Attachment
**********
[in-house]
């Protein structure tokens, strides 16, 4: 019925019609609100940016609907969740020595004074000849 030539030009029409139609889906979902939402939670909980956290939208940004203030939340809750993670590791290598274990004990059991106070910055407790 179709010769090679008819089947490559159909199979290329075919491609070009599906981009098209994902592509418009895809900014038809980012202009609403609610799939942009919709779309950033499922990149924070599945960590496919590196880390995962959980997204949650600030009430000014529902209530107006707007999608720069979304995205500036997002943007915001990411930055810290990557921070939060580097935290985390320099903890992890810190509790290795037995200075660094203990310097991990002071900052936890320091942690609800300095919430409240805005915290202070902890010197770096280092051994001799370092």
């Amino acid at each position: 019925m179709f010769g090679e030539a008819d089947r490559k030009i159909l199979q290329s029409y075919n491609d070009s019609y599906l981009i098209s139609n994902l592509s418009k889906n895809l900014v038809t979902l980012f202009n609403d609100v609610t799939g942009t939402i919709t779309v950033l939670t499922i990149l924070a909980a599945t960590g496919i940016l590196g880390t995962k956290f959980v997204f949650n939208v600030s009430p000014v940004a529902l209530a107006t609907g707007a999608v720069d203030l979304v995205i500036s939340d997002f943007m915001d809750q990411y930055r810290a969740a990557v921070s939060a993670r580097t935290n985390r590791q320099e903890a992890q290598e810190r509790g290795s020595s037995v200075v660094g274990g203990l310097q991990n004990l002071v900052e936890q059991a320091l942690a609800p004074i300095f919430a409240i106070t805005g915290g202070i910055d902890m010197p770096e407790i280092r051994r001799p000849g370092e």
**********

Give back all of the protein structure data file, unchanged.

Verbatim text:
[in-house]
């Protein structure tokens, strides 16, 4: 019925019609609100940016609907969740020595004074000849 030539030009029409139609889906979902939402939670909980956290939208940004203030939340809750993670590791290598274990004990059991106070910055407790 179709010769090679008819089947490559159909199979290329075919491609070009599906981009098209994902592509418009895809900014038809980012202009609403609610799939942009919709779309950033499922990149924070599945960590496919590196880390995962959980997204949650600030009430000014529902209530107006707007999608720069979304995205500036997002943007915001990411930055810290990557921070939060580097935290985390320099903890992890810190509790290795037995200075660094203990310097991990002071900052936890320091942690609800300095919430409240805005915290202070902890010197770096280092051994001799370092």
């Amino acid at each position: 019925m179709f010769g090679e030539a008819d089947r490559k030009i159909l199979q290329s029409y075919n491609d070009s019609y599906l981009i098209s139609n994902l592509s418009k889906n895809l900014v038809t979902l980012f202009n609403d609100v609610t799939g942009t939402i919709t779309v950033l939670t499922i990149l924070a909980a599945t960590g496919i940016l590196g880390t995962k956290f959980v997204f949650n939208v600030s009430p000014v940004a529902l209530a107006t609907g707007a999608v720069d203030l979304v995205i500036s939340d997002f943007m915001d809750q990411y930055r810290a969740a990557v921070s939060a993670r580097t935290n985390r590791q320099e903890a992890q290598e810190r509790g290795s020595s037995v200075v660094g274990g203990l310097q991990n004990l002071v900052e936890q059991a320091l942690a609800p004074i300095f919430a409240i106070t805005g915290g202070i910055d902890m010197p770096e407790i280092r051994r001799p000849g370092e």